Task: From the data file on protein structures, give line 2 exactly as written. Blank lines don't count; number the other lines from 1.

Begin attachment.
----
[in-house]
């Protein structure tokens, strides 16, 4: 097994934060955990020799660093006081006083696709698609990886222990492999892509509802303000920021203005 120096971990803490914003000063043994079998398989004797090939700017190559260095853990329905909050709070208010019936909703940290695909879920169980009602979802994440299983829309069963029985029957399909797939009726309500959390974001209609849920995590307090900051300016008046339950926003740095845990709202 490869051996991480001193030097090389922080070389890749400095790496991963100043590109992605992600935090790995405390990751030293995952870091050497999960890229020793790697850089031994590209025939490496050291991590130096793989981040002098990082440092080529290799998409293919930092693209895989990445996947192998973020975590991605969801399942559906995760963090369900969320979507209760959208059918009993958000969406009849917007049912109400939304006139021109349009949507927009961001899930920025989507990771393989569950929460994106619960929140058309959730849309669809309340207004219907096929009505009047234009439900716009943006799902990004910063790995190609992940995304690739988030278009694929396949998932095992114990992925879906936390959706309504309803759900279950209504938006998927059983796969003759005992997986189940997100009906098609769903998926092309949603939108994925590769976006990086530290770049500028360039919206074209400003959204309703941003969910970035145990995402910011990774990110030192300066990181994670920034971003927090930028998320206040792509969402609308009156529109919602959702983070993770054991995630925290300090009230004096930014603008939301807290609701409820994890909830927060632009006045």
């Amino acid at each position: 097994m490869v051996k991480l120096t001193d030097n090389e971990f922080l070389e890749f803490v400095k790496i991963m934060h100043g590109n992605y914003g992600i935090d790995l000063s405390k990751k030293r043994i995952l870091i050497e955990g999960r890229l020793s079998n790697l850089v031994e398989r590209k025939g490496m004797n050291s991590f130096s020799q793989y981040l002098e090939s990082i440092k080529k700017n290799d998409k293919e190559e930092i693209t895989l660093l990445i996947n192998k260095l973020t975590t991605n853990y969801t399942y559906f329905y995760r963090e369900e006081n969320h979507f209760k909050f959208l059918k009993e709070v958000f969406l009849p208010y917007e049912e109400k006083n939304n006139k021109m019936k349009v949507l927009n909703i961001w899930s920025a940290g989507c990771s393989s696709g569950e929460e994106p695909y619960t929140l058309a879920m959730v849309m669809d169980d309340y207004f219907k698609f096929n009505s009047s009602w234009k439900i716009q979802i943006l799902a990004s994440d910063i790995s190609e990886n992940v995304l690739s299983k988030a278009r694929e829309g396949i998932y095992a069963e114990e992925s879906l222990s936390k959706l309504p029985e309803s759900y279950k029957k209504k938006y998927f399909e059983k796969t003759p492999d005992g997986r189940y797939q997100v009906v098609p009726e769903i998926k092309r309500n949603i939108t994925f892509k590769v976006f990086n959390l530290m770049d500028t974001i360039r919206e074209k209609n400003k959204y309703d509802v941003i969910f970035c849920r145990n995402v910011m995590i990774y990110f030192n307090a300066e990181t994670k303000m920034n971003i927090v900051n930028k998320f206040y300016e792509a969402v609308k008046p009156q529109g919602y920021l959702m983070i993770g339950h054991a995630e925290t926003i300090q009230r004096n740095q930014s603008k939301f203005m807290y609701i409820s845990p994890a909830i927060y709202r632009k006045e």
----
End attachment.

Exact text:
């Protein structure tokens, strides 16, 4: 097994934060955990020799660093006081006083696709698609990886222990492999892509509802303000920021203005 120096971990803490914003000063043994079998398989004797090939700017190559260095853990329905909050709070208010019936909703940290695909879920169980009602979802994440299983829309069963029985029957399909797939009726309500959390974001209609849920995590307090900051300016008046339950926003740095845990709202 490869051996991480001193030097090389922080070389890749400095790496991963100043590109992605992600935090790995405390990751030293995952870091050497999960890229020793790697850089031994590209025939490496050291991590130096793989981040002098990082440092080529290799998409293919930092693209895989990445996947192998973020975590991605969801399942559906995760963090369900969320979507209760959208059918009993958000969406009849917007049912109400939304006139021109349009949507927009961001899930920025989507990771393989569950929460994106619960929140058309959730849309669809309340207004219907096929009505009047234009439900716009943006799902990004910063790995190609992940995304690739988030278009694929396949998932095992114990992925879906936390959706309504309803759900279950209504938006998927059983796969003759005992997986189940997100009906098609769903998926092309949603939108994925590769976006990086530290770049500028360039919206074209400003959204309703941003969910970035145990995402910011990774990110030192300066990181994670920034971003927090930028998320206040792509969402609308009156529109919602959702983070993770054991995630925290300090009230004096930014603008939301807290609701409820994890909830927060632009006045």